FRANKFORT — After the Salato Wildlife Center staff left work last Thursday night and before they got to work Friday morning, a bison named "Cow Number 4" decided she'd have her baby in peace without them. Not that the staff interferes much with the bison but the herd of five, now six, are kept safe and healthy by a watchful care and veterinary staff.
Still, "they're the most dangerous animals out here," says Tim Slone, director of information and education at the center.
The 50-pound bull calf just showed up "on the ground" when the doors opened Friday.
The center originally reported that a second calf was born later that morning and that "several hundred" had watched the second calf drop. That was in error, says Slone, expressing embarrassment. The mother was passing the placental sac.
By Wednesday, the new calf was already familiar with the herd paddock and with his doting mama and three surrogate aunties. When the baby, rust-colored and small in comparison to his 1,000-pound mama and 1,500-pound dad, came tripping along into the huddled bunch of grown-ups, they took turns licking his face. "They're very social animals," says Slone.
The baby lies down in the tall spring grass for a few minutes while trying to keep a low profile against the prying eyes of predators. But, near noon, he is anxious to walk around behind his mother, with his tail swishing fast and furious.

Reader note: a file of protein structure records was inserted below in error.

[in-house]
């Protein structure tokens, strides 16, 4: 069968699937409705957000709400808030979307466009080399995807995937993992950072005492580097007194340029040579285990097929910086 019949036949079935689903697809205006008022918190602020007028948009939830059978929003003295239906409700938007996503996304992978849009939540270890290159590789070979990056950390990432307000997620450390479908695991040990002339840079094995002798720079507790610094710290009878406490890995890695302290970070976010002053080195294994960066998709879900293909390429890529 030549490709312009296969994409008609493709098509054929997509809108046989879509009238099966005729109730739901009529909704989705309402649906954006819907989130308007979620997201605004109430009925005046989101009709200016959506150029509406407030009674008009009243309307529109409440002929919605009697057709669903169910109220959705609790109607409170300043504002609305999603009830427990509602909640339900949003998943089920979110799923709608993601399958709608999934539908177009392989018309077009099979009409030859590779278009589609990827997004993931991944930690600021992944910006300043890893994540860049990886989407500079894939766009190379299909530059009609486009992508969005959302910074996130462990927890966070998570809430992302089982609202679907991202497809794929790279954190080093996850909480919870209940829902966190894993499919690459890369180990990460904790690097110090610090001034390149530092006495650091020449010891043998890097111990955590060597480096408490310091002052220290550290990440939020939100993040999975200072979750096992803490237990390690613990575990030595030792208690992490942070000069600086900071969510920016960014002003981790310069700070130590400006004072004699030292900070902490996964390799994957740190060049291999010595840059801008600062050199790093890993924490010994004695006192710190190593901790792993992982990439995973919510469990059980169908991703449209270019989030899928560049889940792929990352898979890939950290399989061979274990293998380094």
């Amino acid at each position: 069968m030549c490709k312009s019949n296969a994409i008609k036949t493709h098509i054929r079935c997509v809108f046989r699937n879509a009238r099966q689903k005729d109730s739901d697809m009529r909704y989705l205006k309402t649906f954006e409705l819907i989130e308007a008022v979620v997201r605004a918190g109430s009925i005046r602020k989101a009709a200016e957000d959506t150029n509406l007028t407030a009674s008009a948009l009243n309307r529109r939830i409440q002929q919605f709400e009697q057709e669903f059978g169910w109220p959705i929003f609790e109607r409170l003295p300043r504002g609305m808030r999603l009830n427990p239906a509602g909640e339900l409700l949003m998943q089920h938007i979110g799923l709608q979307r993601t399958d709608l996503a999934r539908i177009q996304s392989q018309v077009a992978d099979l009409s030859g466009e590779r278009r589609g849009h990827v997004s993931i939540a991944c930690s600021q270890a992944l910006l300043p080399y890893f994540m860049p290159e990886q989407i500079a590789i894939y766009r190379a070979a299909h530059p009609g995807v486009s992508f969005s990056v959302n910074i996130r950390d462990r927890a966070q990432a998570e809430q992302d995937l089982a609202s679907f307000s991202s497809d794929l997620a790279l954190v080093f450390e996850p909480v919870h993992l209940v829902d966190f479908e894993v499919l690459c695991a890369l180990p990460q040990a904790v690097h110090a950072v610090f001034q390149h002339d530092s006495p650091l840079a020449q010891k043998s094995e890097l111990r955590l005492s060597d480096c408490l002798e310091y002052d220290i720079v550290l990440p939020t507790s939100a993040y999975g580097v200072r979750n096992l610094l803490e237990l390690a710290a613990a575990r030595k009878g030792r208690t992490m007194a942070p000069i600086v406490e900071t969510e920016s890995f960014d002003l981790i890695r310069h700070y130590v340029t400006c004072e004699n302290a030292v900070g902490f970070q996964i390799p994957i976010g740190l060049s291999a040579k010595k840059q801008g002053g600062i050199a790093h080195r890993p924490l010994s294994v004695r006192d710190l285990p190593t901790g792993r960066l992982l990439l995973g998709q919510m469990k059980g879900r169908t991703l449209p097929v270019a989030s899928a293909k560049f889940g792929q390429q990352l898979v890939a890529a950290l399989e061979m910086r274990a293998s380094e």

Another female bison is due to give birth any minute. She's hard to pick out with the naked eye, which makes the mounted binoculars on the covered viewing platform helpful. (FYI: Cow Number 4 is missing an ear tag.) The bison, deceptive in size when seen from a distance, stand 5 to 6 feet tall at the shoulders. Their strength is legendary.
And they absolutely belong on this land, having grazed here and wintered here on the grasslands of Kentucky until as late as 1800. They are not buffalo. True buffalo, say the center's informational signs, are native to Africa and Asia. And they are unlike the herds of bison that roamed the western United States. It's likely that Cow Number 4's baby has been given a name by the wildlife staff, Slone says, but he's not telling if he knows it. "Wildlife aren't pets. They shouldn't be given names."
That is, unless you're the bobcat Blue, the official University of Kentucky mascot who lives just over the rise from the bison with his live-in sweetheart, Scarlett.
Some exceptions are made for exceptional animals.
No one has told Cow Number 4's baby this yet.